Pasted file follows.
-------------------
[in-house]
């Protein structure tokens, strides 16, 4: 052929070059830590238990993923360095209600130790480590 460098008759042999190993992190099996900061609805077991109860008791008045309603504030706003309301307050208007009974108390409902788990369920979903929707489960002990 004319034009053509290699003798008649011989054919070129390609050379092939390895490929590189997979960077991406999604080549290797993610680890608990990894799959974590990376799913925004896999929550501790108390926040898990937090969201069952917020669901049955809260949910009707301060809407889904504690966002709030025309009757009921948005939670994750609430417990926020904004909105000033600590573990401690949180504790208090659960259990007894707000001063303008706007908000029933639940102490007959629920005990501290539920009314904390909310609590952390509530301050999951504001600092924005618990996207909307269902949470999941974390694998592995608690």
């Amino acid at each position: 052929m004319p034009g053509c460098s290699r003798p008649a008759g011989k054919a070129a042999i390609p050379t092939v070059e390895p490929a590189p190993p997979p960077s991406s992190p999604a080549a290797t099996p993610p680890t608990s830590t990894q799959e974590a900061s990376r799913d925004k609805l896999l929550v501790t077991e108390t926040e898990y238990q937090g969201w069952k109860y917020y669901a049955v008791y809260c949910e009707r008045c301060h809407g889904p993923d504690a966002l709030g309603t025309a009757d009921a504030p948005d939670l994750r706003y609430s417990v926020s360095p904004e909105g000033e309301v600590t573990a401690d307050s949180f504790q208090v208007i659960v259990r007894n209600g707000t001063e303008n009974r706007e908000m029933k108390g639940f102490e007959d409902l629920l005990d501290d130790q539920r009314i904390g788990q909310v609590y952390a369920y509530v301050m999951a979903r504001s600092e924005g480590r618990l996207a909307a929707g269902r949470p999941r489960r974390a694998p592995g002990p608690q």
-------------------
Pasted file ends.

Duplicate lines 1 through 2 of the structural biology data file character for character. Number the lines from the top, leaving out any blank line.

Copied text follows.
[in-house]
């Protein structure tokens, strides 16, 4: 052929070059830590238990993923360095209600130790480590 460098008759042999190993992190099996900061609805077991109860008791008045309603504030706003309301307050208007009974108390409902788990369920979903929707489960002990 004319034009053509290699003798008649011989054919070129390609050379092939390895490929590189997979960077991406999604080549290797993610680890608990990894799959974590990376799913925004896999929550501790108390926040898990937090969201069952917020669901049955809260949910009707301060809407889904504690966002709030025309009757009921948005939670994750609430417990926020904004909105000033600590573990401690949180504790208090659960259990007894707000001063303008706007908000029933639940102490007959629920005990501290539920009314904390909310609590952390509530301050999951504001600092924005618990996207909307269902949470999941974390694998592995608690």